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Auto shop owners are always looking for ways to improve production levels. They focus their attention on their technicians and require certain expectations of performance in billable labor hours. While technicians must know what is expected of them, they have a limited amount of control over production levels. When all factors are considered, the only thing a well-trained technician has control over is his or her actual efficiency.
As a review, technician efficiency is the amount of labor time it takes a technician to complete a job compared to the labor time being billed to the customer. Productivity is the time the technician is billing labor hours compared to the time the technician is physically at the shop. The reality is that a technician can be very efficient, but not productive if the technician has a lot of downtime waiting for parts, waiting too long between jobs, or poor workflow systems.
But let’s go deeper into what affects production in the typical auto repair shop. As a business coach, one of the biggest reasons for low shop production is not charging the correct labor time. Labor for extensive jobs is often not being billed accurately. Rust, seized bolts, and wrong published labor times are just a few reasons for lost labor dollars.
Another common problem is not understanding how to bill for jobs that require extensive diagnostic testing, and complicated procedures to arrive at the root cause for an onboard computer problem, electrical issue, or drivability issue. These jobs usually take time to analyze, using sophisticated tools, and by the shop’s top technician. Typically, these jobs are billed at a standard menu labor charge, instead of at a higher labor rate. This results in less billed labor hours than the actual labor time spent. The amount of lost labor hours here can cripple a shop’s overall profit.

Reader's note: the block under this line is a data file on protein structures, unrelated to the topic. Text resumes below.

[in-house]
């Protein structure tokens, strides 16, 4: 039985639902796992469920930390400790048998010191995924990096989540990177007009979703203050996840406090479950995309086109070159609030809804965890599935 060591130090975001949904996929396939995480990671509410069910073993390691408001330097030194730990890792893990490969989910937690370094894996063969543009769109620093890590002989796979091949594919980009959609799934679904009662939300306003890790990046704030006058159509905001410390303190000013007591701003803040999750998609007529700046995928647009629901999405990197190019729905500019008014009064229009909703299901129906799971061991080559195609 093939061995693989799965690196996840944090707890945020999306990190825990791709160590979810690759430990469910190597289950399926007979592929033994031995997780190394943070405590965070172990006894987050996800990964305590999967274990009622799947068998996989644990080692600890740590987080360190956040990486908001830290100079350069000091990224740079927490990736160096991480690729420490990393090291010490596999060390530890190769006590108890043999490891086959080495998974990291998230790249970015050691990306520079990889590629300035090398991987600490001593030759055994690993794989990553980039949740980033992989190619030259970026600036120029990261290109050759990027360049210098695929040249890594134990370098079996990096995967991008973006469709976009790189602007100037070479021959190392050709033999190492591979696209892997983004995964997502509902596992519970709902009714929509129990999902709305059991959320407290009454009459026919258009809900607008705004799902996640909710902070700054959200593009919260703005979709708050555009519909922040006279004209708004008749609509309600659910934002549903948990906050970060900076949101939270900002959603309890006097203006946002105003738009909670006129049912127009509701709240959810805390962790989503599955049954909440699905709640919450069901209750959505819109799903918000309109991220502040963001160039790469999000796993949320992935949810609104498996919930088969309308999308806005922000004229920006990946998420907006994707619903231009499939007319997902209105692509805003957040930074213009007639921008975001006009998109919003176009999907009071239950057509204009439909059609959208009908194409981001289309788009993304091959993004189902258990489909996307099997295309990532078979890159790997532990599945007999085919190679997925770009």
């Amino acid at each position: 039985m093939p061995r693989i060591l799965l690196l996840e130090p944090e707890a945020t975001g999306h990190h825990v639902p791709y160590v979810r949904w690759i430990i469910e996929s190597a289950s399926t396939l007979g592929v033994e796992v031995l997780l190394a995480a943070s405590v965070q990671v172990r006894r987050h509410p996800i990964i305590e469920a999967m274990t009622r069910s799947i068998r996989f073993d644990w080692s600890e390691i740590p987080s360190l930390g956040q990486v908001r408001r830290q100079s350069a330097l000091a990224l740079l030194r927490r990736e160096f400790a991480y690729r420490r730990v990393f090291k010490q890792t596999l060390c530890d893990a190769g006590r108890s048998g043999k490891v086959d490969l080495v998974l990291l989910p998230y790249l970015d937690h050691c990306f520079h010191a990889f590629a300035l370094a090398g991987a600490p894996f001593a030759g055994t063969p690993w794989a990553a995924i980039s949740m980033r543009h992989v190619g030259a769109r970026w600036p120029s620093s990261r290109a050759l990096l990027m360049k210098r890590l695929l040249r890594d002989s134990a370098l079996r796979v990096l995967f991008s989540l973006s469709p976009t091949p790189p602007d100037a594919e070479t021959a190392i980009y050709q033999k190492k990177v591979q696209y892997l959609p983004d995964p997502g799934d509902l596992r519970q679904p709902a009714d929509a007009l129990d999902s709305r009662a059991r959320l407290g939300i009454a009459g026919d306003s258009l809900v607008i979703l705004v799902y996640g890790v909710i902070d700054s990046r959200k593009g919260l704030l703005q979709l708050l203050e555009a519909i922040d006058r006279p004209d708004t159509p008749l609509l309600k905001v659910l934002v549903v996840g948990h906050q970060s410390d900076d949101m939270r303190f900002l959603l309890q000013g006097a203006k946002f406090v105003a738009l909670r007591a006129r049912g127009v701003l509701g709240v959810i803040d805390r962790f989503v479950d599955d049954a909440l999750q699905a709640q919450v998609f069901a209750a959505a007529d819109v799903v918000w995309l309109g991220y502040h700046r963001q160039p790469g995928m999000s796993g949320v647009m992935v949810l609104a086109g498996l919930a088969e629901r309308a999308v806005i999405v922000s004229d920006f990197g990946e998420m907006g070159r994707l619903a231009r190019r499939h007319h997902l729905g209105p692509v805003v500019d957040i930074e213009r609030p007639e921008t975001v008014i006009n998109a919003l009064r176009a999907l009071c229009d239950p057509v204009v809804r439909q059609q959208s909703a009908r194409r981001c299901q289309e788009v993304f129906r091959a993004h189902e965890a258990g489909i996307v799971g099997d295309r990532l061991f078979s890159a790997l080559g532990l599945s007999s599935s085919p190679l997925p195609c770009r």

Many shop owners do a great job at calculating their labor rate but may not understand what their true effective labor is, which is their labor sales divided by the total labor hours sold. In many cases, I have seen a shop that has a shop labor rate of over $150.00 per hour, but the actual effective labor rate is around $100. Not good.
Lastly, technician production can suffer when the service advisors are too busy or not motivated to build relationships with customers, which results in a low sales closing ratio. And let’s not forget that to be productive, a shop needs to have the right systems, the right tools and equipment, an extensive information system, and of course, great leadership.
The bottom line is this; many factors need to be considered when looking to increase production levels. While it does start with the technician, it doesn’t end there. Consider all the factors above when looking for ways to improve your shop’s labor production.
By Gerald Martin
No one loves comebacks. But they are a part of life. They come in all shapes and sizes:
1. Faulty parts. We have more part quality issues than ever before, including (less frequently) OEM parts.
2. Tech error. A tech fails to properly tighten brake caliper frame bolts. A belt is installed with one groove off the edge of a pulley. Some techs rarely make these errors. But mistakes will happen.
3. Warning lights on or new symptoms noted "ever since you worked on it". Always needs to be taken seriously - sometimes issues identified are fall into category 1 or 2. Or further OBD monitors ran since repairs were made and other issues are coming out of the woodwork. And sometimes people will try to pin every new issue on the shop that last worked on the car.
How do we deal with warranty cases?
When tech error is involved, is the employer responsible to pay the tech's time to correct his own mistake? Does it make a difference if there is a pattern of carelessness? If the employer picks up the tab for everything, doesn't this reward the making of mistakes?
It seems reasonable that the tech should not take responsibility for part failures not caused by tech error, doesn't it?
And what about that follow up scan to see why the warning lights are on? Should the tech handle this as a courtesy until determined what area the fault is in? It may be, after all, that he left a vacuum line off the air cleaner box. But it shouldn't take too long to know if the advisor needs to request more testing approval from the client...
And should any of these questions be influenced by whether the shop pays flat rate or hourly?
I know that's a lot of questions. But I hope it starts a conversation, because it's an area we really need to develop an SOP and stick with it.
By Joe Marconi
By Changing The Industry
Exploring the Impact of Company Culture on Business #podcast #business
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By Changing The Industry
Episode 141 - Embracing Change in the Automotive Repair Industry With Matt Ruffman